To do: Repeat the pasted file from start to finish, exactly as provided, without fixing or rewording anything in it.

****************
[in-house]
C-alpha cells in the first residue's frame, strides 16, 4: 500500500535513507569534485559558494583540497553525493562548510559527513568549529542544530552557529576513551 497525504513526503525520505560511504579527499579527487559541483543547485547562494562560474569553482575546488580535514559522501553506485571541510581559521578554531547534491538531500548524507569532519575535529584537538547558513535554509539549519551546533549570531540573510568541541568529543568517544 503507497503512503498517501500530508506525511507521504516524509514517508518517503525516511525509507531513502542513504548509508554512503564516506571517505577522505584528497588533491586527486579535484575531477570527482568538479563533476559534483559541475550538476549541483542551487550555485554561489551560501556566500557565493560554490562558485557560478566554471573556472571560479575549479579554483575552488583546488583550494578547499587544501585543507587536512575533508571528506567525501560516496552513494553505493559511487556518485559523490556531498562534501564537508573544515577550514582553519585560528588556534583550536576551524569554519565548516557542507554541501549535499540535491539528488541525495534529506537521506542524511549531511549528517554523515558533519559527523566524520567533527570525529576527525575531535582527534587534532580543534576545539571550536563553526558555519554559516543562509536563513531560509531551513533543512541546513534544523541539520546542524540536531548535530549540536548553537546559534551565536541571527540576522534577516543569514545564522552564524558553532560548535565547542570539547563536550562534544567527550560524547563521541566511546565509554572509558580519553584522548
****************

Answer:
[in-house]
C-alpha cells in the first residue's frame, strides 16, 4: 500500500535513507569534485559558494583540497553525493562548510559527513568549529542544530552557529576513551 497525504513526503525520505560511504579527499579527487559541483543547485547562494562560474569553482575546488580535514559522501553506485571541510581559521578554531547534491538531500548524507569532519575535529584537538547558513535554509539549519551546533549570531540573510568541541568529543568517544 503507497503512503498517501500530508506525511507521504516524509514517508518517503525516511525509507531513502542513504548509508554512503564516506571517505577522505584528497588533491586527486579535484575531477570527482568538479563533476559534483559541475550538476549541483542551487550555485554561489551560501556566500557565493560554490562558485557560478566554471573556472571560479575549479579554483575552488583546488583550494578547499587544501585543507587536512575533508571528506567525501560516496552513494553505493559511487556518485559523490556531498562534501564537508573544515577550514582553519585560528588556534583550536576551524569554519565548516557542507554541501549535499540535491539528488541525495534529506537521506542524511549531511549528517554523515558533519559527523566524520567533527570525529576527525575531535582527534587534532580543534576545539571550536563553526558555519554559516543562509536563513531560509531551513533543512541546513534544523541539520546542524540536531548535530549540536548553537546559534551565536541571527540576522534577516543569514545564522552564524558553532560548535565547542570539547563536550562534544567527550560524547563521541566511546565509554572509558580519553584522548